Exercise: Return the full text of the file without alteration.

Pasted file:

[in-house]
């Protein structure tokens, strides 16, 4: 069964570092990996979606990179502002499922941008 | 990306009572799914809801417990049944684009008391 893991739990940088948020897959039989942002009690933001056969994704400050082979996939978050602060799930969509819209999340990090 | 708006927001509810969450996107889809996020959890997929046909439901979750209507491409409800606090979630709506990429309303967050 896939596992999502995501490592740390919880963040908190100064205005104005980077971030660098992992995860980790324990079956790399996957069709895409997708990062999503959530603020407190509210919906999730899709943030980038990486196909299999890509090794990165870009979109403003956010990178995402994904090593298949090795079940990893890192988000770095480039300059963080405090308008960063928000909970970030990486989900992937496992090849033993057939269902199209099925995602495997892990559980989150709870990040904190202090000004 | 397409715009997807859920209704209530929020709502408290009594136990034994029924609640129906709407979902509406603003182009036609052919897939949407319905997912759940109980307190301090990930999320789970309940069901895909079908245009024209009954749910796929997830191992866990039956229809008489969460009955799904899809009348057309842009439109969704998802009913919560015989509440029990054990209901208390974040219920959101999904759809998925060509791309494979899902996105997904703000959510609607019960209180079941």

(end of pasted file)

[in-house]
């Protein structure tokens, strides 16, 4: 069964570092990996979606990179502002499922941008 | 990306009572799914809801417990049944684009008391 893991739990940088948020897959039989942002009690933001056969994704400050082979996939978050602060799930969509819209999340990090 | 708006927001509810969450996107889809996020959890997929046909439901979750209507491409409800606090979630709506990429309303967050 896939596992999502995501490592740390919880963040908190100064205005104005980077971030660098992992995860980790324990079956790399996957069709895409997708990062999503959530603020407190509210919906999730899709943030980038990486196909299999890509090794990165870009979109403003956010990178995402994904090593298949090795079940990893890192988000770095480039300059963080405090308008960063928000909970970030990486989900992937496992090849033993057939269902199209099925995602495997892990559980989150709870990040904190202090000004 | 397409715009997807859920209704209530929020709502408290009594136990034994029924609640129906709407979902509406603003182009036609052919897939949407319905997912759940109980307190301090990930999320789970309940069901895909079908245009024209009954749910796929997830191992866990039956229809008489969460009955799904899809009348057309842009439109969704998802009913919560015989509440029990054990209901208390974040219920959101999904759809998925060509791309494979899902996105997904703000959510609607019960209180079941």